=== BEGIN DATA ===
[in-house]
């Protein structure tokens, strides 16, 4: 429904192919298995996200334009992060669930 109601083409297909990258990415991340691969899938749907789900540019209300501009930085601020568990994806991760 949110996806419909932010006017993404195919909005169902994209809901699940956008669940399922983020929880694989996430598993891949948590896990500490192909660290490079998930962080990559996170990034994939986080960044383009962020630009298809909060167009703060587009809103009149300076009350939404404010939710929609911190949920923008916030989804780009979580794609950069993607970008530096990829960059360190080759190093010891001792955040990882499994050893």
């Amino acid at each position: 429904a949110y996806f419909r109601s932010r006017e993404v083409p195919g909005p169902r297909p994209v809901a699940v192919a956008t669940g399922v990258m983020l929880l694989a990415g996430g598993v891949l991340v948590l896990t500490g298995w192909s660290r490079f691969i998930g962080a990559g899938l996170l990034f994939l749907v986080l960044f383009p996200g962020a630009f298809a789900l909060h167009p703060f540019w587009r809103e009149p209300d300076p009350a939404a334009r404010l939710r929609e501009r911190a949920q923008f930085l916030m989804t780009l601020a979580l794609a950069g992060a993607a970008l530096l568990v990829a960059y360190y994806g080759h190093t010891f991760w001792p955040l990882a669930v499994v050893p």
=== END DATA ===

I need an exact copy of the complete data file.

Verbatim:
[in-house]
């Protein structure tokens, strides 16, 4: 429904192919298995996200334009992060669930 109601083409297909990258990415991340691969899938749907789900540019209300501009930085601020568990994806991760 949110996806419909932010006017993404195919909005169902994209809901699940956008669940399922983020929880694989996430598993891949948590896990500490192909660290490079998930962080990559996170990034994939986080960044383009962020630009298809909060167009703060587009809103009149300076009350939404404010939710929609911190949920923008916030989804780009979580794609950069993607970008530096990829960059360190080759190093010891001792955040990882499994050893």
């Amino acid at each position: 429904a949110y996806f419909r109601s932010r006017e993404v083409p195919g909005p169902r297909p994209v809901a699940v192919a956008t669940g399922v990258m983020l929880l694989a990415g996430g598993v891949l991340v948590l896990t500490g298995w192909s660290r490079f691969i998930g962080a990559g899938l996170l990034f994939l749907v986080l960044f383009p996200g962020a630009f298809a789900l909060h167009p703060f540019w587009r809103e009149p209300d300076p009350a939404a334009r404010l939710r929609e501009r911190a949920q923008f930085l916030m989804t780009l601020a979580l794609a950069g992060a993607a970008l530096l568990v990829a960059y360190y994806g080759h190093t010891f991760w001792p955040l990882a669930v499994v050893p």